sustained demand for pizza. The owner may have ‘drilled down’ and even identified that these requests arise on a particular day of the week. When the demand reaches a significant proportion, the burger bar owner will offer pizzas

for a limited trial period. It may happen that there is little take-up, and pizza will then be withdrawn again. Or it may happen that the demand for pizza grows and eventually outstrips the demand for burgers. Having made an informed decision, the business may then swing around to become a pizza outlet rather than a burger outlet.

Implementing lean

Restorative or Remdial demand
Restorative demand occurs when the organisation delivers unfit products or services, generating unwanted demand as a consequence. This causes customer dissatisfaction, resulting in loss of money, time, reputation and loyalty.

The work involved in correcting this situation is deemed to be restoring lost value. In the eyes of the customer, restoring value is seen thus: ‘You broke it, you fix it!’ Restorative demand needs to be removed by identifying and rectifying the originating cause, which may reside in other parts of the organisation.

Only in poorly run or unethical companies would you find revenue being generated against demand of this type. Restorative demand becomes a drain on resources, and ineffective organisations inadvertently generate between 40 and 90 per cent of the total customer demand in this negative way.

Here’s a golden rule: never automate this restorative demand. Automation locks in frustration for the customer as well as for the frontline staff whom the customer has to call repeatedly about the organisation. Support staff also feel disenfranchised because existing constraints prevent them from making any difference in this situation. The spiral
continues, with the customer becoming more and more disillusioned, which generates additional negative demand, and all the while the frontline staff feel powerless to change things.

External demand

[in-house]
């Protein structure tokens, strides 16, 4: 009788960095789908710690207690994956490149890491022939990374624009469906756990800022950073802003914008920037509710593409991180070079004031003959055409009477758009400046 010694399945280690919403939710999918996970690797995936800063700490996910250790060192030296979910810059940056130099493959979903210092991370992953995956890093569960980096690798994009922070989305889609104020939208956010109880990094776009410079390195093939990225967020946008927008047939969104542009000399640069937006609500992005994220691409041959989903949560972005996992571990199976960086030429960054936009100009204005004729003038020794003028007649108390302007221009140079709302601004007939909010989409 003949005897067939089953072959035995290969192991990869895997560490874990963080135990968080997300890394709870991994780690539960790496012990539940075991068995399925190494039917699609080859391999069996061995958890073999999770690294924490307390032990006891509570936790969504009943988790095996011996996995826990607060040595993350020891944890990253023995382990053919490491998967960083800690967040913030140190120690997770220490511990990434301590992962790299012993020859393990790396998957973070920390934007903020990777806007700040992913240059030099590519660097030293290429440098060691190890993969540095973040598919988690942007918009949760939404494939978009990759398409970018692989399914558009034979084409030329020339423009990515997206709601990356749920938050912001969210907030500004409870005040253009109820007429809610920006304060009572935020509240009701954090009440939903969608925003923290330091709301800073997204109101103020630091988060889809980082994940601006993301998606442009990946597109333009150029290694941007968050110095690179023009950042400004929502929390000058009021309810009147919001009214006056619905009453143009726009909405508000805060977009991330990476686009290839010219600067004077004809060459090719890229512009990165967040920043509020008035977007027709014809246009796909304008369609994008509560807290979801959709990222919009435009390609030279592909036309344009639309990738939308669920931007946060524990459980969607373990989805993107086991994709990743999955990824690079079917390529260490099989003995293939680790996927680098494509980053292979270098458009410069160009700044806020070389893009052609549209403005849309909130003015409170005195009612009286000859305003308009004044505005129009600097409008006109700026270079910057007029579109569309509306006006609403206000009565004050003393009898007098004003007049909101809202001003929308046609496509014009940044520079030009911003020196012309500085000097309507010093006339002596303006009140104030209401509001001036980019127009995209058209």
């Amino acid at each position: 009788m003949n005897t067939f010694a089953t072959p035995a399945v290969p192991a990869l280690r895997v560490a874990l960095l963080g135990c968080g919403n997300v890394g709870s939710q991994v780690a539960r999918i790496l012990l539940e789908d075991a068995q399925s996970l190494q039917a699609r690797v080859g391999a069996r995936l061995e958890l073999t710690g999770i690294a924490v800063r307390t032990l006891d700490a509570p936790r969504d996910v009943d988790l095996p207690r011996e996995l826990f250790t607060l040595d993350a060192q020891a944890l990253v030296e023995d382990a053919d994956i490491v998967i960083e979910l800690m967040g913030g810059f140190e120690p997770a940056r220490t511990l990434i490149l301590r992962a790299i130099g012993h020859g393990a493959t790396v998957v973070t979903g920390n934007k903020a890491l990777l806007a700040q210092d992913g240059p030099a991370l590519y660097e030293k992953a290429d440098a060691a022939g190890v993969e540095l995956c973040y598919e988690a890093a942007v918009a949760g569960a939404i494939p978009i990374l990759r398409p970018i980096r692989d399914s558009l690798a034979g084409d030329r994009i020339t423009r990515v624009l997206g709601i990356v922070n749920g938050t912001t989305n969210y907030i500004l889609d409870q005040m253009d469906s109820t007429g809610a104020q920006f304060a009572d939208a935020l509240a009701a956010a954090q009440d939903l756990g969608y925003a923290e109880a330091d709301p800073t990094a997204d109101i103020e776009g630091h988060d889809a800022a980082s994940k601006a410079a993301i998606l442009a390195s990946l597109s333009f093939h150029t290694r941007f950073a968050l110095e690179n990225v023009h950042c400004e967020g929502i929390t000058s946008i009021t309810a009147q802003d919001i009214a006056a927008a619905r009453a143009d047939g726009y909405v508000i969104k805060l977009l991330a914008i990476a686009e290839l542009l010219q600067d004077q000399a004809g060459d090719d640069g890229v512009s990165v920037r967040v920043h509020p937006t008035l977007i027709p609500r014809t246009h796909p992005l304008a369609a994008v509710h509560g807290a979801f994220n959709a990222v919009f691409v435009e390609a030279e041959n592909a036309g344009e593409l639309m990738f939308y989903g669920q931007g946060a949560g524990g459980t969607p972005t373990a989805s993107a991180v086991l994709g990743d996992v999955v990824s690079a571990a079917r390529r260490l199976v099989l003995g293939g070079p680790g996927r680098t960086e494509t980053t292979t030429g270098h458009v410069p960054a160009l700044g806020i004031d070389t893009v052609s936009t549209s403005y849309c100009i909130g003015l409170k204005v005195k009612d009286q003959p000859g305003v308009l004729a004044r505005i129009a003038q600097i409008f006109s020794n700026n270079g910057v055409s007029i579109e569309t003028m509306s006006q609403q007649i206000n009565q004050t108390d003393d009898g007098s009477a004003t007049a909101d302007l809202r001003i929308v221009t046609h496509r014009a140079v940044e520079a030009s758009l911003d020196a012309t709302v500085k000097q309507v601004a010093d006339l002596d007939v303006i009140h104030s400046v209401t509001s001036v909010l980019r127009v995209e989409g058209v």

External demand is failure generated externally by other agencies, institutions or companies. Organisations can generate revenue against this type of demand as long as it continues to present itself – that is, until a competitor (to return to the earlier example) fixes the road and removes the need to fix tyres.

External demand should be addressed by rethinking the environment that allows it to exist and by developing new solutions. In this context it is perfectly respectable to restore value, because the other things that are not working are

business is and whether or not it is totally dependent on restoring value as a the responsibility of other people. In fact, some businesses are set up specifically to handle this type of demand. However, organisations with this business model have to question the basis of their future: are the revenues that they are generating largely dependent on other companies failing to perform their duties? If so, what happens if those companies start performing well? This business model can be fundamentally flawed, depending on how exposed the revenue stream.

Download full White Paper. Avoid the waste but no the Value. from our Slide share site.

©Stephen Parry 2010 All rights reserved.

To do or not to do, is it your choice to work on the system?

Lean Transformation Diary Entry from Andreas Heinz, October 22, 2010

Some readers in Germany might have come across a book called ‘Momo’. It was a great success in the 90ties telling the story of mysterious men in black suits who steal time from people. A little girl – Momo – get’s into the adventure by trying to find out what these men do and how they steal time.

In the story, I remember, she reveals they don’t do it by influencing ‘the time’ itself but by driving people to do more activities throughout their day. These men are the cause of additional activities that finally leave people with the impression that their time has been stolen.

I am reminded of that story when I hear time and time again statements from various corners in our organization: “We don’t have time to work on change”. This is often the answer we hear from others and very often we say the same thing particularly when we are asked about the progress of our own plans.

If we are honest the statement does not only apply to the workplace but also to our private lives “I don’t have time”  is a welcome and easy label putting a dense fog in front of our real problems and saving us from serious reflection or revelations about our personal priorities or weaknesses.  Maybe a better way to expresses this ‘time-problem’ while avoiding the dark depths of those personal weaknesses, is like this  “I don’t spend my time on this, but on other things.”